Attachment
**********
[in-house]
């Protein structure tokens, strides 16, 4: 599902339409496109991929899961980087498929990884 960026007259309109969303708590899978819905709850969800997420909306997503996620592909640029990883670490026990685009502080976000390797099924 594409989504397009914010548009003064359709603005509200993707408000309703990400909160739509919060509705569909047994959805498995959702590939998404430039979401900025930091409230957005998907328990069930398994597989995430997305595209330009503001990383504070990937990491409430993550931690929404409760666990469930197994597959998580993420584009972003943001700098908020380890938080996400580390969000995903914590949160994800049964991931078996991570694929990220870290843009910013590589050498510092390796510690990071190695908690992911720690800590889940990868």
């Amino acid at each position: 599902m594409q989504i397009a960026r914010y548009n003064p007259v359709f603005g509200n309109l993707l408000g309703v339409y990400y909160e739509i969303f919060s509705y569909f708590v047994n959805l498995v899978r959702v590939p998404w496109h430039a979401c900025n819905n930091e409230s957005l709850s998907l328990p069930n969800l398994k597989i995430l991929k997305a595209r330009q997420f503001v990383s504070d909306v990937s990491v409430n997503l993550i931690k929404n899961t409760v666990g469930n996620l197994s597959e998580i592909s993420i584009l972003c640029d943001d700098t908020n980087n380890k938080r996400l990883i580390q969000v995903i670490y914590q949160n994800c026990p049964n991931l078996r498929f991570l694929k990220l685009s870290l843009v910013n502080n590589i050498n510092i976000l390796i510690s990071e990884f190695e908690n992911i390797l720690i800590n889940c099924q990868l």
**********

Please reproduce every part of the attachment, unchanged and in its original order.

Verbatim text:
[in-house]
């Protein structure tokens, strides 16, 4: 599902339409496109991929899961980087498929990884 960026007259309109969303708590899978819905709850969800997420909306997503996620592909640029990883670490026990685009502080976000390797099924 594409989504397009914010548009003064359709603005509200993707408000309703990400909160739509919060509705569909047994959805498995959702590939998404430039979401900025930091409230957005998907328990069930398994597989995430997305595209330009503001990383504070990937990491409430993550931690929404409760666990469930197994597959998580993420584009972003943001700098908020380890938080996400580390969000995903914590949160994800049964991931078996991570694929990220870290843009910013590589050498510092390796510690990071190695908690992911720690800590889940990868």
């Amino acid at each position: 599902m594409q989504i397009a960026r914010y548009n003064p007259v359709f603005g509200n309109l993707l408000g309703v339409y990400y909160e739509i969303f919060s509705y569909f708590v047994n959805l498995v899978r959702v590939p998404w496109h430039a979401c900025n819905n930091e409230s957005l709850s998907l328990p069930n969800l398994k597989i995430l991929k997305a595209r330009q997420f503001v990383s504070d909306v990937s990491v409430n997503l993550i931690k929404n899961t409760v666990g469930n996620l197994s597959e998580i592909s993420i584009l972003c640029d943001d700098t908020n980087n380890k938080r996400l990883i580390q969000v995903i670490y914590q949160n994800c026990p049964n991931l078996r498929f991570l694929k990220l685009s870290l843009v910013n502080n590589i050498n510092i976000l390796i510690s990071e990884f190695e908690n992911i390797l720690i800590n889940c099924q990868l």